Singapore business confidence dives as risks grow
Singapore businesses are becoming less confident about their prospects, two government surveys showed, a further sign that Southeast Asia’s most advanced economy is slowing as external risks continue to build.
Manufacturers have turned bearish,
according to the Singapore Economic Development Board’s latest quarterly survey of expectations in the sector released Wednesday. That’s a sharp swing from the findings of the previous survey wherein more firms were bullish.
Meanwhile, businesses in the services sector, which is expected to pick up some of the slack from manufacturing to support growth, have become less optimistic, according to a separate survey by the Department of Statistics.
The drop in Singapore business confidence comes just days after the city-state reported an unexpected fall in factory output for September, prompting several economists to cut their growth forecasts for this year.
Recent economic data from elsewhere in Asia have also disappointed, strengthening the view that Singapore’s economy would suffer collateral damage. Earlier Wednesday, China’s official purchasing managers’ index for October showed manufacturing activity at its weakest since July 2016. In South Korea, industrial production contracted sharply last month as auto production fell.
However, the Monetary Authority of Singapore remains sanguine about the domestic economy. In a report last week, the central bank reiterated that growth this year would fall in the upper half of the 2.5%-3.5% forecast range before moderating slightly in 2019.
The MAS pointed to strength in services clusters such as finance and technology as a reason for its optimism.
Manufacturing accounts for about a fifth of Singapore’s gross domestic product, while services make up about 75%.
Song Seng Wun, an economist at CIMB Private Banking, said that Singapore’s economy remained relatively healthy as seen from the employment growth in the third quarter, with headcount rising even in the manufacturing sector.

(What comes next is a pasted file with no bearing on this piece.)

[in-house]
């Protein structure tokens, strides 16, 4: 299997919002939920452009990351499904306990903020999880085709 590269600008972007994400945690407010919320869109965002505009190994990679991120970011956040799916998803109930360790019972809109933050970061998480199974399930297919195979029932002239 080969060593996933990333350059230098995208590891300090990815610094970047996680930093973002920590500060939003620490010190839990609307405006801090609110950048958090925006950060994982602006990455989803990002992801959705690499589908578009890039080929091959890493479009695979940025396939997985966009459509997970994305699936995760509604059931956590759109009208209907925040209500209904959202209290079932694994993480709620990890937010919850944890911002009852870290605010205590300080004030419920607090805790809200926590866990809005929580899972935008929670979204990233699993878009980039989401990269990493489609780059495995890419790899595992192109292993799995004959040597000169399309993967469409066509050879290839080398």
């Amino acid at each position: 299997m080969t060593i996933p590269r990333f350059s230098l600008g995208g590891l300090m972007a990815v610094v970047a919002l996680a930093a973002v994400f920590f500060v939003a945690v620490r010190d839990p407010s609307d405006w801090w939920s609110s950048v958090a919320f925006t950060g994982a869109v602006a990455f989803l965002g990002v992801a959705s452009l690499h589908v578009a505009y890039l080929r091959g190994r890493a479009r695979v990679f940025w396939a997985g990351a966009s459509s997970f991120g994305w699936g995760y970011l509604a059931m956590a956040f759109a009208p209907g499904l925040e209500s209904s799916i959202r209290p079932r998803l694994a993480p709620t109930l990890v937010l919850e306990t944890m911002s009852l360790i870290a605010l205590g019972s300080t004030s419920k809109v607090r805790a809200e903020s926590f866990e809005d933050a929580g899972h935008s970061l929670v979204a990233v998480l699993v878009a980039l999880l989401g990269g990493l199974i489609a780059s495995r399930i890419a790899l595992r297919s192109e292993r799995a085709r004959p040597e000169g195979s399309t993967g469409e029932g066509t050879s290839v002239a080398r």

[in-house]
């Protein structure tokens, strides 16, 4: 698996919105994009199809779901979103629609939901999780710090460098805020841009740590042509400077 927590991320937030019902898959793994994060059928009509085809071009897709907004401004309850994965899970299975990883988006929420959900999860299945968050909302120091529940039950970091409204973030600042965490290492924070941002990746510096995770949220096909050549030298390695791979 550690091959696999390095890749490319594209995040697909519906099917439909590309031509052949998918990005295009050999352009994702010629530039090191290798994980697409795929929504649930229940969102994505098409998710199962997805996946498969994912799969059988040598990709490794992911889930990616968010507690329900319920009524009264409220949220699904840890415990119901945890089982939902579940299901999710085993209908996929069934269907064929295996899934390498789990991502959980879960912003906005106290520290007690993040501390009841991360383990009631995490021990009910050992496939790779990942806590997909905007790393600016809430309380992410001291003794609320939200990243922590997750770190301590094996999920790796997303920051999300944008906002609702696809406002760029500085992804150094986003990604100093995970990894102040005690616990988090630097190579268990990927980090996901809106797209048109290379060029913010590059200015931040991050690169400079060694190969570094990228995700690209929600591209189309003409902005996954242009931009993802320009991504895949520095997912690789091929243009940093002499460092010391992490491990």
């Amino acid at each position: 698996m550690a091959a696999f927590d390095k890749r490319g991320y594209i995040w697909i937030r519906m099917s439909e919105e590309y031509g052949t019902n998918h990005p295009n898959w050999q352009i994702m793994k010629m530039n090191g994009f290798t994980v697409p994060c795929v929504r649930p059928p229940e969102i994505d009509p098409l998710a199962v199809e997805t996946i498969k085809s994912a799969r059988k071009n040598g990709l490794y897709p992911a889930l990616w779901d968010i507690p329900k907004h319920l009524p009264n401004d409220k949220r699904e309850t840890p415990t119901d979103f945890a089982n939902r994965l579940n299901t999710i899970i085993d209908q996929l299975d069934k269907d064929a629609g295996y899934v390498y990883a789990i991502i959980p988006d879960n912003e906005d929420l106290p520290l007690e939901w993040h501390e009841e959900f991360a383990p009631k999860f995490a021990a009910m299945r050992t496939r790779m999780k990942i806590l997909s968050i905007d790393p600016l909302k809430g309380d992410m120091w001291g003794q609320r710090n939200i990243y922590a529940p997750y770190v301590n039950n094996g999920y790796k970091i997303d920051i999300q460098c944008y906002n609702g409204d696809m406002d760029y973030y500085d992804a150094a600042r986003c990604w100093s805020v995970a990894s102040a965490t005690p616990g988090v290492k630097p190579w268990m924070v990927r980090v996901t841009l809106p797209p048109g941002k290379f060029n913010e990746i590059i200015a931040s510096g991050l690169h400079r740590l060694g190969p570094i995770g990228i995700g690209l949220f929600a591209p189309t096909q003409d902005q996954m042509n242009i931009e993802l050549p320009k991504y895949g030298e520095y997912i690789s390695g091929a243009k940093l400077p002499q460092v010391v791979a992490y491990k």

Song said the decision by British company Dyson to build and assemble electric cars in the city-state, the world’s most expensive place to own a car, “shows that Singapore’s economy is still OK.”
According to EDB, manufacturing sentiment was strongest in the transport engineering cluster where a net 21% of companies expect conditions to improve in the next six months.
Confidence was lowest in the info-communications and consumer electronics segment, given growing concerns over trade tensions between the U.S. and China, Singapore’s largest export market. Sentiment was also bleak within the precision engineering cluster due to the expected weakness in orders for machinery and systems.
Thanks to higher crude prices, oil and gas-field equipment manufacturers anticipate more orders while shipyards foresee more ship repairing work, EDB said. In the aerospace segment, firms continue to expect strong demand for aircraft engine repair in the next six months, the agency added.
However, orders for offshore rigs remain subdued, EDB said.
Singapore is home to Keppel Corp. and Sembcorp Marine, the world’s two largest builders of offshore rigs.
Overall, a weighted 9% of manufacturers have a positive outlook about the next six months while 10% predict worsening conditions.
The net 1% of companies forecasting less favorable conditions marked a turnaround from the previous quarter when 7% of firms were bullish about the future.
Separately, the statistics department said a net 3% of firms in the services sector were now optimistic about prospects, down from 9% in the previous survey carried out three months ago.
Both surveys were carried out in September and October with the responses weighted to reflect the size of the respective firms.
In services, the statistics department said all industries expect business conditions to improve or remain the same with the exception of real estate, which has been hit by the government measures to cool prices.
The most optimistic industry was food and beverage, followed by retail and accommodation.
By contrast, there was a sharp drop in business confidence in the financial and insurance industry, where a net 1% of firms were bullish about prospects, down from 14% in the previous survey.
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